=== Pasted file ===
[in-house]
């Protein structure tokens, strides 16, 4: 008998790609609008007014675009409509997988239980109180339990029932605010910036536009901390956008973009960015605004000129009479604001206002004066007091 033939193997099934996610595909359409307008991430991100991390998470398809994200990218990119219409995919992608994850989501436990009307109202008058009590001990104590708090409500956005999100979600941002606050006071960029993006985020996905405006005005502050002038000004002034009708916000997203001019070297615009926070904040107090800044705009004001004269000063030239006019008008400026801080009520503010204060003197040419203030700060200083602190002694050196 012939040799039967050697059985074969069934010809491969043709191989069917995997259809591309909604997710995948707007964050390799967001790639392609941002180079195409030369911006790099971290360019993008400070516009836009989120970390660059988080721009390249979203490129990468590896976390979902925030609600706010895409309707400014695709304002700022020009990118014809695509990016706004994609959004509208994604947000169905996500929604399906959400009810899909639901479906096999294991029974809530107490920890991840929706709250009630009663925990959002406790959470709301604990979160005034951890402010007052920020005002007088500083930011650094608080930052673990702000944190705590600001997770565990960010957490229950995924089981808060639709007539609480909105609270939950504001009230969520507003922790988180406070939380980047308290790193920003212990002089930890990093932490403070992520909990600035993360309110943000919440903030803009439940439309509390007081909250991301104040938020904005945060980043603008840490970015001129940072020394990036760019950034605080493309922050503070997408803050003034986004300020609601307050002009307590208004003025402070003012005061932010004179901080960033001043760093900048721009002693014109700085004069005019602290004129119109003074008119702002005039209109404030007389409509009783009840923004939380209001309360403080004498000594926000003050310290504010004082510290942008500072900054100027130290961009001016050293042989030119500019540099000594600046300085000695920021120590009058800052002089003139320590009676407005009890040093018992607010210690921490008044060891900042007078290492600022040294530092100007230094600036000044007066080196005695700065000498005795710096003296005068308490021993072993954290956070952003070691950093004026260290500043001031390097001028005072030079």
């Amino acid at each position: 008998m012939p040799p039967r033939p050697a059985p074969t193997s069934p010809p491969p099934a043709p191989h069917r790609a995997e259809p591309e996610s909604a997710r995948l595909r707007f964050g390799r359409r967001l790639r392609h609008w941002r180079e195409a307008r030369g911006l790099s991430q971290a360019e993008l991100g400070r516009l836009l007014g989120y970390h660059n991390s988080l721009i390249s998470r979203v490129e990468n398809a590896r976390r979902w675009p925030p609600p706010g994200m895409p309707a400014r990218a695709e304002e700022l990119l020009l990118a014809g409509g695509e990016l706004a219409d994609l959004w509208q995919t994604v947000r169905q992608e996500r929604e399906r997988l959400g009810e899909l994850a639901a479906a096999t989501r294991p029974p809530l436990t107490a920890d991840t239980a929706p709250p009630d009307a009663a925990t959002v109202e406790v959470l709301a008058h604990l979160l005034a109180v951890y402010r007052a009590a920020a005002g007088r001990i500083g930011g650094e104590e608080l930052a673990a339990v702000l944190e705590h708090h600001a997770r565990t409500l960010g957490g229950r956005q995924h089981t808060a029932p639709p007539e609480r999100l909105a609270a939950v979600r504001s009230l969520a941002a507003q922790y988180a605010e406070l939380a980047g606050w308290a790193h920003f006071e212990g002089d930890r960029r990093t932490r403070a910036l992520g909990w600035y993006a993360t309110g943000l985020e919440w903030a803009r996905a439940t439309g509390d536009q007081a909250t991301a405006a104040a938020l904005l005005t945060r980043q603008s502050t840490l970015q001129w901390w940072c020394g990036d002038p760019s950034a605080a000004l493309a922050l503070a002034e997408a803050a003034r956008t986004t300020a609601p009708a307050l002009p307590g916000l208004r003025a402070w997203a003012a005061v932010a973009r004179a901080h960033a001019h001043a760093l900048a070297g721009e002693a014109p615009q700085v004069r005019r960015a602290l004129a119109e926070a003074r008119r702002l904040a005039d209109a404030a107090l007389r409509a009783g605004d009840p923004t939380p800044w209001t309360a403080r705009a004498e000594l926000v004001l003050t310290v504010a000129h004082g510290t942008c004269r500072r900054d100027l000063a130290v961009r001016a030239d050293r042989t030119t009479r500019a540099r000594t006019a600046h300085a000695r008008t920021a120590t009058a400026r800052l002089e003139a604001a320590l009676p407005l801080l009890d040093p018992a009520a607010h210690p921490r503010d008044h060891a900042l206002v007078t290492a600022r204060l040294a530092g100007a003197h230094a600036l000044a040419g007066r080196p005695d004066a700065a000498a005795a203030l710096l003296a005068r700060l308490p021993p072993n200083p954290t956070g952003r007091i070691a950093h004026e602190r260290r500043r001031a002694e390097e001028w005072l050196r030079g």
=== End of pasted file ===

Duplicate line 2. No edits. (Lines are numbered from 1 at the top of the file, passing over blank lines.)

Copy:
């Protein structure tokens, strides 16, 4: 008998790609609008007014675009409509997988239980109180339990029932605010910036536009901390956008973009960015605004000129009479604001206002004066007091 033939193997099934996610595909359409307008991430991100991390998470398809994200990218990119219409995919992608994850989501436990009307109202008058009590001990104590708090409500956005999100979600941002606050006071960029993006985020996905405006005005502050002038000004002034009708916000997203001019070297615009926070904040107090800044705009004001004269000063030239006019008008400026801080009520503010204060003197040419203030700060200083602190002694050196 012939040799039967050697059985074969069934010809491969043709191989069917995997259809591309909604997710995948707007964050390799967001790639392609941002180079195409030369911006790099971290360019993008400070516009836009989120970390660059988080721009390249979203490129990468590896976390979902925030609600706010895409309707400014695709304002700022020009990118014809695509990016706004994609959004509208994604947000169905996500929604399906959400009810899909639901479906096999294991029974809530107490920890991840929706709250009630009663925990959002406790959470709301604990979160005034951890402010007052920020005002007088500083930011650094608080930052673990702000944190705590600001997770565990960010957490229950995924089981808060639709007539609480909105609270939950504001009230969520507003922790988180406070939380980047308290790193920003212990002089930890990093932490403070992520909990600035993360309110943000919440903030803009439940439309509390007081909250991301104040938020904005945060980043603008840490970015001129940072020394990036760019950034605080493309922050503070997408803050003034986004300020609601307050002009307590208004003025402070003012005061932010004179901080960033001043760093900048721009002693014109700085004069005019602290004129119109003074008119702002005039209109404030007389409509009783009840923004939380209001309360403080004498000594926000003050310290504010004082510290942008500072900054100027130290961009001016050293042989030119500019540099000594600046300085000695920021120590009058800052002089003139320590009676407005009890040093018992607010210690921490008044060891900042007078290492600022040294530092100007230094600036000044007066080196005695700065000498005795710096003296005068308490021993072993954290956070952003070691950093004026260290500043001031390097001028005072030079």